Master P’s Documentary Tells The Real Story Of No Limit. Here’s The Trailer (Video)
In March of 1998, No Limit Records purchased the contract of Snoop Dogg from Death Row Records. It was a landmark move in a time when veteran Hip-Hop stars like LL Cool J, Run-D.M.C., A Tribe Called Quest, Scarface, and Cypress Hill were franchise artists that stayed attached to the record labels that first signed them. Master P’s New Orleans, Louisiana independent label sent a message: it was now at the top.
The same week as The Death Row Chronicles trailer releases, P drops his own label documentary sneak peek. The Real Story, narrated by Master P, boasts never before seen footage of the record company, launched in 1990, that peaked during the second half of the ’90s and early 2000s. The 90-second package includes early black-and-white footage of TRU, the collective that would largely signal the movement, and its ascent to the mainstream by way of its P-led 1995 single “I’m Bout It, Bout It” featuring Mia X.
In addition to signing the Long Beach, California superstar for three albums between 1998 and 2000 (including chart-topping Da Game Is To Be Sold, Not To Be Told), No Limit would release #1 charting albums from Miller family members Master P and Silkk The Shocker, as well as significant full-lengths from Mystikal, 504 Boyz, Mia X, Mr. Serv-On, Fiend, Magic, Sons Of Funk, Young Bleed, Soulja Slim, and others. Like hometown rival Cash Money Records, No Limit was instrumental in showing the mainstream the Bounce music from New Orleans’ underground scene—with songs produced by in-house staff, Beats By The Pound. Moreover, the label expanded to include a roster from Baton Rouge, as well as Northern California, where P called home and learned the independent grind during the early ’90s. The No Limit business expanded to films, both theatrical and straight-to-video, a sports agency, and a WCW wrestling team.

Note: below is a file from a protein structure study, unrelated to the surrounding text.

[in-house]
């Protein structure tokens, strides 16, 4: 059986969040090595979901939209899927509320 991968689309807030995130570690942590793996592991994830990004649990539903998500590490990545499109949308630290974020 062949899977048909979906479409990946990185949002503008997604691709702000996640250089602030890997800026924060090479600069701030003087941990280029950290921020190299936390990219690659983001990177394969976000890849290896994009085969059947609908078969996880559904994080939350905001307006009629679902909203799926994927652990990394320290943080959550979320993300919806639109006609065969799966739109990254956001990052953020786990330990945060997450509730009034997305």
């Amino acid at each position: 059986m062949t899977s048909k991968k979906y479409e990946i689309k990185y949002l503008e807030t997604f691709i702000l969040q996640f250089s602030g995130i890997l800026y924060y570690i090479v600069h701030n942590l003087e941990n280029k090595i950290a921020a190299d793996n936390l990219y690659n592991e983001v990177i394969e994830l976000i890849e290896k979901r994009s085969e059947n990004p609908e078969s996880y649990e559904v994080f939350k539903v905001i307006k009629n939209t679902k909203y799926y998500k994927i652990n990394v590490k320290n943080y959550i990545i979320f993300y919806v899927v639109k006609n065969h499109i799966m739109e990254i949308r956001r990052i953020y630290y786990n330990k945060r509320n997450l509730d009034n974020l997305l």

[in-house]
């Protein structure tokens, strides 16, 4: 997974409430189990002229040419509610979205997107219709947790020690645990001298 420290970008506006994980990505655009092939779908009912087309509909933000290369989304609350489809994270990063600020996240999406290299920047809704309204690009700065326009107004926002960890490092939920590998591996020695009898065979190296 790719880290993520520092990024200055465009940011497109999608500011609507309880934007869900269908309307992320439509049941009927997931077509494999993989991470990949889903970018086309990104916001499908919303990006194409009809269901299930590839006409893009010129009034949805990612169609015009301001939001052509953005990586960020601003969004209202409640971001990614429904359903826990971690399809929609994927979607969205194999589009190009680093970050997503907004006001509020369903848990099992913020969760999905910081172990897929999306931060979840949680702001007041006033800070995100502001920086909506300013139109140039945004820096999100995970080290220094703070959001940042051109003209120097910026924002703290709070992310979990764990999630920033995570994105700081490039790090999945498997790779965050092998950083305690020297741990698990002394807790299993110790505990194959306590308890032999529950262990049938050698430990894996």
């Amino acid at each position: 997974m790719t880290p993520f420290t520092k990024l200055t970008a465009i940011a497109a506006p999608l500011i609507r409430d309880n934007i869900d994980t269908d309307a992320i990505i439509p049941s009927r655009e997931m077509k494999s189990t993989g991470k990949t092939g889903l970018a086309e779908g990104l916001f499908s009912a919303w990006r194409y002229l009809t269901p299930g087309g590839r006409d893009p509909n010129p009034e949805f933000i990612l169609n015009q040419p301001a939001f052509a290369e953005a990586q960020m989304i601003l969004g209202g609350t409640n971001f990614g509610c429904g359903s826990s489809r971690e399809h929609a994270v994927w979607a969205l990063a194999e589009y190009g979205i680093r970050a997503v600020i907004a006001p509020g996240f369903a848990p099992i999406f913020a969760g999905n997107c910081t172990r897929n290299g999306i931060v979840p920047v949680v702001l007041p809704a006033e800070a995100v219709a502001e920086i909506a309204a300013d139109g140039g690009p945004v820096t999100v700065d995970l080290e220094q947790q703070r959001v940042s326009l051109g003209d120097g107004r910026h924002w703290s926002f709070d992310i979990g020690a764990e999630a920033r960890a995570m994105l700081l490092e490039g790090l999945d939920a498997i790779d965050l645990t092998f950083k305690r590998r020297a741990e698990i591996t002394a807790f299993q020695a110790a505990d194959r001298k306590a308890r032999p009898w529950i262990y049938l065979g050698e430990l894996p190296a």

P is also remembered for his elaborate marketing. The label used a tank and military iconography. CDs used brightly colored jewel cases. Inside, inserts marketed a plethora of upcoming titles with elaborate, often overblown artwork. No Limit was also a very prolific record company, signing and releasing albums by artists (many lesser-known acts, including a young Curren$y) in short windows, with full cooperation from distributor, Priority Records. The imprint forecast the growing immediacy of projects in the industry.
Last year, Master P reunited a number of former N.L. artists (including Snoop Dogg) and producers for an Essence Fest performance. Later in the year, he was celebrated during VH1’s Hip Hop Honors. He is also at work on a theatrical biopic King Of The South, reportedly starring Queen Latifah playing P’s mother.
Today, P’s son, Romeo Miller runs the label, while his daughter, Cymphonique, is an N.L. artist.